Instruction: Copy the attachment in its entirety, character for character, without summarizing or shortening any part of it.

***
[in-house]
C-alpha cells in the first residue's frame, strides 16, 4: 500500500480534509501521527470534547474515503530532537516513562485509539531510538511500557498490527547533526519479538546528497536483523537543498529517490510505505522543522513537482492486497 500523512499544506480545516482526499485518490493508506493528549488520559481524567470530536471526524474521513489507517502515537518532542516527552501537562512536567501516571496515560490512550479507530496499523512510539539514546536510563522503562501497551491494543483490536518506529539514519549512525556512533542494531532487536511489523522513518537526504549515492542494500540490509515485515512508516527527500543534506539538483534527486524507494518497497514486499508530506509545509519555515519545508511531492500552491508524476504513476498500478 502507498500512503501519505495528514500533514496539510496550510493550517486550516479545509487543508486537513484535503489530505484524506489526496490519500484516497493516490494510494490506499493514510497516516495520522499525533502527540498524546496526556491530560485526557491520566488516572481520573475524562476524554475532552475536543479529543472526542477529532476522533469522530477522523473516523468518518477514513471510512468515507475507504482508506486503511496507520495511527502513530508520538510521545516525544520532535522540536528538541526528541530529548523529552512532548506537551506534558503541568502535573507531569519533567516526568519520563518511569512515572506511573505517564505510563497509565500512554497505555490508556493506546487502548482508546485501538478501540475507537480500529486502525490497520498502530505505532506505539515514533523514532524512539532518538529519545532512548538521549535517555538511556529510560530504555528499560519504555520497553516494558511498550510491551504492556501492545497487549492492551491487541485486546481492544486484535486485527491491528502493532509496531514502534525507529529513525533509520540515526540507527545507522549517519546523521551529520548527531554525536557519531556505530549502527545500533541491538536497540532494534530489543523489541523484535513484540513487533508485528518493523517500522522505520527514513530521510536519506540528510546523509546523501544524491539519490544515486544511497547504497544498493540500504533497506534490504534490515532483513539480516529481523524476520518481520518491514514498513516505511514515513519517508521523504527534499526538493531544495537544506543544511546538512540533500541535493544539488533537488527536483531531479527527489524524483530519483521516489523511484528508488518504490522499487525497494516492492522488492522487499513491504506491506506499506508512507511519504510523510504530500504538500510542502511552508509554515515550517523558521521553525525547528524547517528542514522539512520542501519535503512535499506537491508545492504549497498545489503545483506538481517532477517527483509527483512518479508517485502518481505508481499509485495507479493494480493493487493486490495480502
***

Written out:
[in-house]
C-alpha cells in the first residue's frame, strides 16, 4: 500500500480534509501521527470534547474515503530532537516513562485509539531510538511500557498490527547533526519479538546528497536483523537543498529517490510505505522543522513537482492486497 500523512499544506480545516482526499485518490493508506493528549488520559481524567470530536471526524474521513489507517502515537518532542516527552501537562512536567501516571496515560490512550479507530496499523512510539539514546536510563522503562501497551491494543483490536518506529539514519549512525556512533542494531532487536511489523522513518537526504549515492542494500540490509515485515512508516527527500543534506539538483534527486524507494518497497514486499508530506509545509519555515519545508511531492500552491508524476504513476498500478 502507498500512503501519505495528514500533514496539510496550510493550517486550516479545509487543508486537513484535503489530505484524506489526496490519500484516497493516490494510494490506499493514510497516516495520522499525533502527540498524546496526556491530560485526557491520566488516572481520573475524562476524554475532552475536543479529543472526542477529532476522533469522530477522523473516523468518518477514513471510512468515507475507504482508506486503511496507520495511527502513530508520538510521545516525544520532535522540536528538541526528541530529548523529552512532548506537551506534558503541568502535573507531569519533567516526568519520563518511569512515572506511573505517564505510563497509565500512554497505555490508556493506546487502548482508546485501538478501540475507537480500529486502525490497520498502530505505532506505539515514533523514532524512539532518538529519545532512548538521549535517555538511556529510560530504555528499560519504555520497553516494558511498550510491551504492556501492545497487549492492551491487541485486546481492544486484535486485527491491528502493532509496531514502534525507529529513525533509520540515526540507527545507522549517519546523521551529520548527531554525536557519531556505530549502527545500533541491538536497540532494534530489543523489541523484535513484540513487533508485528518493523517500522522505520527514513530521510536519506540528510546523509546523501544524491539519490544515486544511497547504497544498493540500504533497506534490504534490515532483513539480516529481523524476520518481520518491514514498513516505511514515513519517508521523504527534499526538493531544495537544506543544511546538512540533500541535493544539488533537488527536483531531479527527489524524483530519483521516489523511484528508488518504490522499487525497494516492492522488492522487499513491504506491506506499506508512507511519504510523510504530500504538500510542502511552508509554515515550517523558521521553525525547528524547517528542514522539512520542501519535503512535499506537491508545492504549497498545489503545483506538481517532477517527483509527483512518479508517485502518481505508481499509485495507479493494480493493487493486490495480502